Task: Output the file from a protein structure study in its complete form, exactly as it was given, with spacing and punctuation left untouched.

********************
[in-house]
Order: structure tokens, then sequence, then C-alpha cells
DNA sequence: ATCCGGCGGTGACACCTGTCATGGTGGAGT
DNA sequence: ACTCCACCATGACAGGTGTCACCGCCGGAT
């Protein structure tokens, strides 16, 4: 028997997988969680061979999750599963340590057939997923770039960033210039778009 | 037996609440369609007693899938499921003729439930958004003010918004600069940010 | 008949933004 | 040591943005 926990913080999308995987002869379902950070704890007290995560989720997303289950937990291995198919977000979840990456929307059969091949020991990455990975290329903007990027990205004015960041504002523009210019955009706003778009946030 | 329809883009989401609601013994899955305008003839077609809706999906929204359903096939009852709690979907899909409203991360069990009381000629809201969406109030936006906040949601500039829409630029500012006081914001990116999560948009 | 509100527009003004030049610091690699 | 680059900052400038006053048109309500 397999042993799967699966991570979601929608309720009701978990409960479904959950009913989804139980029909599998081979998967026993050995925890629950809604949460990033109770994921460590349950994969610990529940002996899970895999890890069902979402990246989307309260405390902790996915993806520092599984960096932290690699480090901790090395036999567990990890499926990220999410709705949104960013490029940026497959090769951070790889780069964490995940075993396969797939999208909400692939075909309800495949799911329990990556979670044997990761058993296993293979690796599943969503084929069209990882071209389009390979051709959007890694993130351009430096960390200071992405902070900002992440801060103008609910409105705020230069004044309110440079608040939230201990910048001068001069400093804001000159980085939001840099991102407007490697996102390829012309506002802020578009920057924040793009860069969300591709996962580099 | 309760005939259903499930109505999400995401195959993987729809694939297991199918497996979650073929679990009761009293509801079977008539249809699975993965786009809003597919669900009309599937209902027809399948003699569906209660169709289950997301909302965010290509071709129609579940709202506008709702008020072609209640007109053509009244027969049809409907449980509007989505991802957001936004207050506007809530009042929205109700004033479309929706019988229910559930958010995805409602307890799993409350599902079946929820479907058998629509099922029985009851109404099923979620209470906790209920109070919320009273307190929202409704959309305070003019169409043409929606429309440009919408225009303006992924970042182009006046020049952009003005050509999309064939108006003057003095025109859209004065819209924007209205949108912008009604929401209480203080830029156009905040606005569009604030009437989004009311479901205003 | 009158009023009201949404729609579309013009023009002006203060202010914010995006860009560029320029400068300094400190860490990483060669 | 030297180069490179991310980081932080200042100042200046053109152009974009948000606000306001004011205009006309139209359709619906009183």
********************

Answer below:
[in-house]
Order: structure tokens, then sequence, then C-alpha cells
DNA sequence: ATCCGGCGGTGACACCTGTCATGGTGGAGT
DNA sequence: ACTCCACCATGACAGGTGTCACCGCCGGAT
């Protein structure tokens, strides 16, 4: 028997997988969680061979999750599963340590057939997923770039960033210039778009 | 037996609440369609007693899938499921003729439930958004003010918004600069940010 | 008949933004 | 040591943005 926990913080999308995987002869379902950070704890007290995560989720997303289950937990291995198919977000979840990456929307059969091949020991990455990975290329903007990027990205004015960041504002523009210019955009706003778009946030 | 329809883009989401609601013994899955305008003839077609809706999906929204359903096939009852709690979907899909409203991360069990009381000629809201969406109030936006906040949601500039829409630029500012006081914001990116999560948009 | 509100527009003004030049610091690699 | 680059900052400038006053048109309500 397999042993799967699966991570979601929608309720009701978990409960479904959950009913989804139980029909599998081979998967026993050995925890629950809604949460990033109770994921460590349950994969610990529940002996899970895999890890069902979402990246989307309260405390902790996915993806520092599984960096932290690699480090901790090395036999567990990890499926990220999410709705949104960013490029940026497959090769951070790889780069964490995940075993396969797939999208909400692939075909309800495949799911329990990556979670044997990761058993296993293979690796599943969503084929069209990882071209389009390979051709959007890694993130351009430096960390200071992405902070900002992440801060103008609910409105705020230069004044309110440079608040939230201990910048001068001069400093804001000159980085939001840099991102407007490697996102390829012309506002802020578009920057924040793009860069969300591709996962580099 | 309760005939259903499930109505999400995401195959993987729809694939297991199918497996979650073929679990009761009293509801079977008539249809699975993965786009809003597919669900009309599937209902027809399948003699569906209660169709289950997301909302965010290509071709129609579940709202506008709702008020072609209640007109053509009244027969049809409907449980509007989505991802957001936004207050506007809530009042929205109700004033479309929706019988229910559930958010995805409602307890799993409350599902079946929820479907058998629509099922029985009851109404099923979620209470906790209920109070919320009273307190929202409704959309305070003019169409043409929606429309440009919408225009303006992924970042182009006046020049952009003005050509999309064939108006003057003095025109859209004065819209924007209205949108912008009604929401209480203080830029156009905040606005569009604030009437989004009311479901205003 | 009158009023009201949404729609579309013009023009002006203060202010914010995006860009560029320029400068300094400190860490990483060669 | 030297180069490179991310980081932080200042100042200046053109152009974009948000606000306001004011205009006309139209359709619906009183």